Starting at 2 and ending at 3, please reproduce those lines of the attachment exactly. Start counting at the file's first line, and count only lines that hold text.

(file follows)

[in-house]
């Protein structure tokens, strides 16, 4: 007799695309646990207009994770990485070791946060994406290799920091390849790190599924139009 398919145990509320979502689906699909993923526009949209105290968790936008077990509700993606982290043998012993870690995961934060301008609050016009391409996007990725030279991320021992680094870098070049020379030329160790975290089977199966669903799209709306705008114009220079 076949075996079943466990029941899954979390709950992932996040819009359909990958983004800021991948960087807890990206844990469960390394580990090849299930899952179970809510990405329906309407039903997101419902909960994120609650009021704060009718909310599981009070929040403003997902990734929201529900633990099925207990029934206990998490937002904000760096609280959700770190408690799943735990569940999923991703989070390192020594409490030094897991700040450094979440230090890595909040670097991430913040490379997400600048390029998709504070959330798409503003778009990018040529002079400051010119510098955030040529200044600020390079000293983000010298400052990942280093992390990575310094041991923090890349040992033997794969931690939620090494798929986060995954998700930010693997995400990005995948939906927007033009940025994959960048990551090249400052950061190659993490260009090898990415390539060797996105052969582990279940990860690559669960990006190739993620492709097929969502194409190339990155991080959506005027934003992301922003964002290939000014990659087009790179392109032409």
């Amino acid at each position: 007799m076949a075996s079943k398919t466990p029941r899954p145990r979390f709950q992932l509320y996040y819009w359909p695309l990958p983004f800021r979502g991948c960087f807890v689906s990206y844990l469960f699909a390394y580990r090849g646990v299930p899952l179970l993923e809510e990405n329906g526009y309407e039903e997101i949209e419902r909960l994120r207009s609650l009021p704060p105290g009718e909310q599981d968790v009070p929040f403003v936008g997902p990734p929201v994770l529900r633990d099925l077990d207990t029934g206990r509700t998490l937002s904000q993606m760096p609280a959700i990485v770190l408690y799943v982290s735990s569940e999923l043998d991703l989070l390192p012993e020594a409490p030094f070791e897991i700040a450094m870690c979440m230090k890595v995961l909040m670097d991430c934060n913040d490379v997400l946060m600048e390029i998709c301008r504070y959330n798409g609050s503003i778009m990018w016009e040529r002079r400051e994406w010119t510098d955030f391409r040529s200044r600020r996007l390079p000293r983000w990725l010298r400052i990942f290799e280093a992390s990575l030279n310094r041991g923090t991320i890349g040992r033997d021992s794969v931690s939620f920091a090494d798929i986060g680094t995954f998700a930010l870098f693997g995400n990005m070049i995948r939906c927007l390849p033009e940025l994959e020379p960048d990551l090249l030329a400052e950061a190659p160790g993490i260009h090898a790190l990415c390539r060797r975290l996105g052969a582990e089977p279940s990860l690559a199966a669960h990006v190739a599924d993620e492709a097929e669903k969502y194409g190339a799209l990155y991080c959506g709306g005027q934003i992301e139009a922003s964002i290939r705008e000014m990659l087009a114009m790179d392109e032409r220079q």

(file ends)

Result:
């Protein structure tokens, strides 16, 4: 007799695309646990207009994770990485070791946060994406290799920091390849790190599924139009 398919145990509320979502689906699909993923526009949209105290968790936008077990509700993606982290043998012993870690995961934060301008609050016009391409996007990725030279991320021992680094870098070049020379030329160790975290089977199966669903799209709306705008114009220079 076949075996079943466990029941899954979390709950992932996040819009359909990958983004800021991948960087807890990206844990469960390394580990090849299930899952179970809510990405329906309407039903997101419902909960994120609650009021704060009718909310599981009070929040403003997902990734929201529900633990099925207990029934206990998490937002904000760096609280959700770190408690799943735990569940999923991703989070390192020594409490030094897991700040450094979440230090890595909040670097991430913040490379997400600048390029998709504070959330798409503003778009990018040529002079400051010119510098955030040529200044600020390079000293983000010298400052990942280093992390990575310094041991923090890349040992033997794969931690939620090494798929986060995954998700930010693997995400990005995948939906927007033009940025994959960048990551090249400052950061190659993490260009090898990415390539060797996105052969582990279940990860690559669960990006190739993620492709097929969502194409190339990155991080959506005027934003992301922003964002290939000014990659087009790179392109032409």
């Amino acid at each position: 007799m076949a075996s079943k398919t466990p029941r899954p145990r979390f709950q992932l509320y996040y819009w359909p695309l990958p983004f800021r979502g991948c960087f807890v689906s990206y844990l469960f699909a390394y580990r090849g646990v299930p899952l179970l993923e809510e990405n329906g526009y309407e039903e997101i949209e419902r909960l994120r207009s609650l009021p704060p105290g009718e909310q599981d968790v009070p929040f403003v936008g997902p990734p929201v994770l529900r633990d099925l077990d207990t029934g206990r509700t998490l937002s904000q993606m760096p609280a959700i990485v770190l408690y799943v982290s735990s569940e999923l043998d991703l989070l390192p012993e020594a409490p030094f070791e897991i700040a450094m870690c979440m230090k890595v995961l909040m670097d991430c934060n913040d490379v997400l946060m600048e390029i998709c301008r504070y959330n798409g609050s503003i778009m990018w016009e040529r002079r400051e994406w010119t510098d955030f391409r040529s200044r600020r996007l390079p000293r983000w990725l010298r400052i990942f290799e280093a992390s990575l030279n310094r041991g923090t991320i890349g040992r033997d021992s794969v931690s939620f920091a090494d798929i986060g680094t995954f998700a930010l870098f693997g995400n990005m070049i995948r939906c927007l390849p033009e940025l994959e020379p960048d990551l090249l030329a400052e950061a190659p160790g993490i260009h090898a790190l990415c390539r060797r975290l996105g052969a582990e089977p279940s990860l690559a199966a669960h990006v190739a599924d993620e492709a097929e669903k969502y194409g190339a799209l990155y991080c959506g709306g005027q934003i992301e139009a922003s964002i290939r705008e000014m990659l087009a114009m790179d392109e032409r220079q």